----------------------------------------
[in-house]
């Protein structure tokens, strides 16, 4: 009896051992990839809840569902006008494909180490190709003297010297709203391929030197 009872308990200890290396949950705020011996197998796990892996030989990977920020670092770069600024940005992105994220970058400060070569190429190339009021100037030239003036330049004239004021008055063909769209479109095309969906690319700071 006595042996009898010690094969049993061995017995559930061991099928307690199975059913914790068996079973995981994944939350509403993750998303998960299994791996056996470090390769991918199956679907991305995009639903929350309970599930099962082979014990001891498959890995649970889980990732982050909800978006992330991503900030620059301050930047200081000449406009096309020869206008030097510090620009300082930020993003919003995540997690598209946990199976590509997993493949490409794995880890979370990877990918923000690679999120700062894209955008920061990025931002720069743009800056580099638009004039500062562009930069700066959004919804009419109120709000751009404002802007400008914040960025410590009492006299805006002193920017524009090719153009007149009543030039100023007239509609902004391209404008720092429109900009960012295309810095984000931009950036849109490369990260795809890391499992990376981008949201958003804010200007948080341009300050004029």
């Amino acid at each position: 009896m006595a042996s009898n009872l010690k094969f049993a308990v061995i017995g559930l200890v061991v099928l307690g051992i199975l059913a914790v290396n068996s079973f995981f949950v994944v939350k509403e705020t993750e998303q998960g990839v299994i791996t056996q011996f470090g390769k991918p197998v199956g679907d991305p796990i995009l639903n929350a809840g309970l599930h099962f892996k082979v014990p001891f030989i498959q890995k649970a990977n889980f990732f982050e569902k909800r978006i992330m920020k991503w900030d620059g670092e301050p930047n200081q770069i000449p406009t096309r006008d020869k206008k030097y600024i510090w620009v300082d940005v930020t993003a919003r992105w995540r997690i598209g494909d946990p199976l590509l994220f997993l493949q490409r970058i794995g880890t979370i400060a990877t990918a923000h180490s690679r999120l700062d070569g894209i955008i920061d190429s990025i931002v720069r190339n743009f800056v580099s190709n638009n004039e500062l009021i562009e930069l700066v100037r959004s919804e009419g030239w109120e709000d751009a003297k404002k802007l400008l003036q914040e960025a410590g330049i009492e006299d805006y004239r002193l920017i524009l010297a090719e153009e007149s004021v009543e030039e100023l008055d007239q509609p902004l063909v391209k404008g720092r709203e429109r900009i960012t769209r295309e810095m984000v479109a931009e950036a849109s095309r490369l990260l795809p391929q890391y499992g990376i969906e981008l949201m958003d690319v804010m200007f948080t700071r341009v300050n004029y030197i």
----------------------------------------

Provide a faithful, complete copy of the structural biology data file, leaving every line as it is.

[in-house]
């Protein structure tokens, strides 16, 4: 009896051992990839809840569902006008494909180490190709003297010297709203391929030197 009872308990200890290396949950705020011996197998796990892996030989990977920020670092770069600024940005992105994220970058400060070569190429190339009021100037030239003036330049004239004021008055063909769209479109095309969906690319700071 006595042996009898010690094969049993061995017995559930061991099928307690199975059913914790068996079973995981994944939350509403993750998303998960299994791996056996470090390769991918199956679907991305995009639903929350309970599930099962082979014990001891498959890995649970889980990732982050909800978006992330991503900030620059301050930047200081000449406009096309020869206008030097510090620009300082930020993003919003995540997690598209946990199976590509997993493949490409794995880890979370990877990918923000690679999120700062894209955008920061990025931002720069743009800056580099638009004039500062562009930069700066959004919804009419109120709000751009404002802007400008914040960025410590009492006299805006002193920017524009090719153009007149009543030039100023007239509609902004391209404008720092429109900009960012295309810095984000931009950036849109490369990260795809890391499992990376981008949201958003804010200007948080341009300050004029």
């Amino acid at each position: 009896m006595a042996s009898n009872l010690k094969f049993a308990v061995i017995g559930l200890v061991v099928l307690g051992i199975l059913a914790v290396n068996s079973f995981f949950v994944v939350k509403e705020t993750e998303q998960g990839v299994i791996t056996q011996f470090g390769k991918p197998v199956g679907d991305p796990i995009l639903n929350a809840g309970l599930h099962f892996k082979v014990p001891f030989i498959q890995k649970a990977n889980f990732f982050e569902k909800r978006i992330m920020k991503w900030d620059g670092e301050p930047n200081q770069i000449p406009t096309r006008d020869k206008k030097y600024i510090w620009v300082d940005v930020t993003a919003r992105w995540r997690i598209g494909d946990p199976l590509l994220f997993l493949q490409r970058i794995g880890t979370i400060a990877t990918a923000h180490s690679r999120l700062d070569g894209i955008i920061d190429s990025i931002v720069r190339n743009f800056v580099s190709n638009n004039e500062l009021i562009e930069l700066v100037r959004s919804e009419g030239w109120e709000d751009a003297k404002k802007l400008l003036q914040e960025a410590g330049i009492e006299d805006y004239r002193l920017i524009l010297a090719e153009e007149s004021v009543e030039e100023l008055d007239q509609p902004l063909v391209k404008g720092r709203e429109r900009i960012t769209r295309e810095m984000v479109a931009e950036a849109s095309r490369l990260l795809p391929q890391y499992g990376i969906e981008l949201m958003d690319v804010m200007f948080t700071r341009v300050n004029y030197i």